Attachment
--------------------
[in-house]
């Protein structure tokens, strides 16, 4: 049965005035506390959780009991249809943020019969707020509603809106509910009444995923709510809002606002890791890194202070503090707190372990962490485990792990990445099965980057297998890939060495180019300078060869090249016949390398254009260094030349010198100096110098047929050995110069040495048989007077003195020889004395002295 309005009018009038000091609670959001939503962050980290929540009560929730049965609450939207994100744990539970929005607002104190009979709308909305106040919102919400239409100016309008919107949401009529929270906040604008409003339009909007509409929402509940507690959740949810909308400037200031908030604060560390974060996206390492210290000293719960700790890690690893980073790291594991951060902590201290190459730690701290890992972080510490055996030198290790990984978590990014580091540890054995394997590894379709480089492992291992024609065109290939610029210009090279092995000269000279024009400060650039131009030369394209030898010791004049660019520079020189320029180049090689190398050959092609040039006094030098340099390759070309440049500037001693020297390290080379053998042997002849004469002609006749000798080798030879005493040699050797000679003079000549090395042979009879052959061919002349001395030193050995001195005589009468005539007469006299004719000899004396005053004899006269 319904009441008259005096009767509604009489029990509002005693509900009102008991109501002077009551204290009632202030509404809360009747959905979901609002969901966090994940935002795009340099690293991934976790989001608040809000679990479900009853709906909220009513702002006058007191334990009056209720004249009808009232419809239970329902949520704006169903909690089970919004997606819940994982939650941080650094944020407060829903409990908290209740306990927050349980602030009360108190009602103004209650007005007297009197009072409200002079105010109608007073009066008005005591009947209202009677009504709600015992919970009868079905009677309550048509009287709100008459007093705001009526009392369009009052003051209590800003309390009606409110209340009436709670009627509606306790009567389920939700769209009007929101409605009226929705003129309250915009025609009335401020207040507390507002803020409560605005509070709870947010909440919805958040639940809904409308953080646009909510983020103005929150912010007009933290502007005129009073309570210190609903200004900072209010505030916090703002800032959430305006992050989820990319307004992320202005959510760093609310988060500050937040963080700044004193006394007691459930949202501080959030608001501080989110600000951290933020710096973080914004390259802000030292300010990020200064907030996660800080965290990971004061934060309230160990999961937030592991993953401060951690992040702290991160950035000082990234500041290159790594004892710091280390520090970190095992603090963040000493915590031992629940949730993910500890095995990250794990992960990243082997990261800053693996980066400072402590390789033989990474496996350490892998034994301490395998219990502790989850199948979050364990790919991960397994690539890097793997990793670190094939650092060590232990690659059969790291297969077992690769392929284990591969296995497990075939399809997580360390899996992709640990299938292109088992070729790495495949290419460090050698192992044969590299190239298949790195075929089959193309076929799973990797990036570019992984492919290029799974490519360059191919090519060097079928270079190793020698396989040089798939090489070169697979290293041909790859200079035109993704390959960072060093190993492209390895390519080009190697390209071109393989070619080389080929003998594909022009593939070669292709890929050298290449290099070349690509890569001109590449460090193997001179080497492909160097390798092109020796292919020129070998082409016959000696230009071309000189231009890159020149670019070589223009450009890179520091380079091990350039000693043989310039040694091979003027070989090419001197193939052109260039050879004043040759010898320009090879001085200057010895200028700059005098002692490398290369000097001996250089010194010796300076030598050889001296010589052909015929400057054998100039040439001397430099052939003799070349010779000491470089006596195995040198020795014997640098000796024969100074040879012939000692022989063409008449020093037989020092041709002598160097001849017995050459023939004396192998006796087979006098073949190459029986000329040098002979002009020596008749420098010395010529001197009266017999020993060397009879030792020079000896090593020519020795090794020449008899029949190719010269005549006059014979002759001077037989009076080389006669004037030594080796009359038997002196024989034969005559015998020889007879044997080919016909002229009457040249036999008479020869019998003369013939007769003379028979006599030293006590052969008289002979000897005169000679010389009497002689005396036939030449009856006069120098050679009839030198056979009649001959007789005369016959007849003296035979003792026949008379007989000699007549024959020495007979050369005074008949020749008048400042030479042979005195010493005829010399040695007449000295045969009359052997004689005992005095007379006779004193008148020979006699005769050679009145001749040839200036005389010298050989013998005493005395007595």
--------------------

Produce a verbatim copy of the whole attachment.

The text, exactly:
[in-house]
């Protein structure tokens, strides 16, 4: 049965005035506390959780009991249809943020019969707020509603809106509910009444995923709510809002606002890791890194202070503090707190372990962490485990792990990445099965980057297998890939060495180019300078060869090249016949390398254009260094030349010198100096110098047929050995110069040495048989007077003195020889004395002295 309005009018009038000091609670959001939503962050980290929540009560929730049965609450939207994100744990539970929005607002104190009979709308909305106040919102919400239409100016309008919107949401009529929270906040604008409003339009909007509409929402509940507690959740949810909308400037200031908030604060560390974060996206390492210290000293719960700790890690690893980073790291594991951060902590201290190459730690701290890992972080510490055996030198290790990984978590990014580091540890054995394997590894379709480089492992291992024609065109290939610029210009090279092995000269000279024009400060650039131009030369394209030898010791004049660019520079020189320029180049090689190398050959092609040039006094030098340099390759070309440049500037001693020297390290080379053998042997002849004469002609006749000798080798030879005493040699050797000679003079000549090395042979009879052959061919002349001395030193050995001195005589009468005539007469006299004719000899004396005053004899006269 319904009441008259005096009767509604009489029990509002005693509900009102008991109501002077009551204290009632202030509404809360009747959905979901609002969901966090994940935002795009340099690293991934976790989001608040809000679990479900009853709906909220009513702002006058007191334990009056209720004249009808009232419809239970329902949520704006169903909690089970919004997606819940994982939650941080650094944020407060829903409990908290209740306990927050349980602030009360108190009602103004209650007005007297009197009072409200002079105010109608007073009066008005005591009947209202009677009504709600015992919970009868079905009677309550048509009287709100008459007093705001009526009392369009009052003051209590800003309390009606409110209340009436709670009627509606306790009567389920939700769209009007929101409605009226929705003129309250915009025609009335401020207040507390507002803020409560605005509070709870947010909440919805958040639940809904409308953080646009909510983020103005929150912010007009933290502007005129009073309570210190609903200004900072209010505030916090703002800032959430305006992050989820990319307004992320202005959510760093609310988060500050937040963080700044004193006394007691459930949202501080959030608001501080989110600000951290933020710096973080914004390259802000030292300010990020200064907030996660800080965290990971004061934060309230160990999961937030592991993953401060951690992040702290991160950035000082990234500041290159790594004892710091280390520090970190095992603090963040000493915590031992629940949730993910500890095995990250794990992960990243082997990261800053693996980066400072402590390789033989990474496996350490892998034994301490395998219990502790989850199948979050364990790919991960397994690539890097793997990793670190094939650092060590232990690659059969790291297969077992690769392929284990591969296995497990075939399809997580360390899996992709640990299938292109088992070729790495495949290419460090050698192992044969590299190239298949790195075929089959193309076929799973990797990036570019992984492919290029799974490519360059191919090519060097079928270079190793020698396989040089798939090489070169697979290293041909790859200079035109993704390959960072060093190993492209390895390519080009190697390209071109393989070619080389080929003998594909022009593939070669292709890929050298290449290099070349690509890569001109590449460090193997001179080497492909160097390798092109020796292919020129070998082409016959000696230009071309000189231009890159020149670019070589223009450009890179520091380079091990350039000693043989310039040694091979003027070989090419001197193939052109260039050879004043040759010898320009090879001085200057010895200028700059005098002692490398290369000097001996250089010194010796300076030598050889001296010589052909015929400057054998100039040439001397430099052939003799070349010779000491470089006596195995040198020795014997640098000796024969100074040879012939000692022989063409008449020093037989020092041709002598160097001849017995050459023939004396192998006796087979006098073949190459029986000329040098002979002009020596008749420098010395010529001197009266017999020993060397009879030792020079000896090593020519020795090794020449008899029949190719010269005549006059014979002759001077037989009076080389006669004037030594080796009359038997002196024989034969005559015998020889007879044997080919016909002229009457040249036999008479020869019998003369013939007769003379028979006599030293006590052969008289002979000897005169000679010389009497002689005396036939030449009856006069120098050679009839030198056979009649001959007789005369016959007849003296035979003792026949008379007989000699007549024959020495007979050369005074008949020749008048400042030479042979005195010493005829010399040695007449000295045969009359052997004689005992005095007379006779004193008148020979006699005769050679009145001749040839200036005389010298050989013998005493005395007595």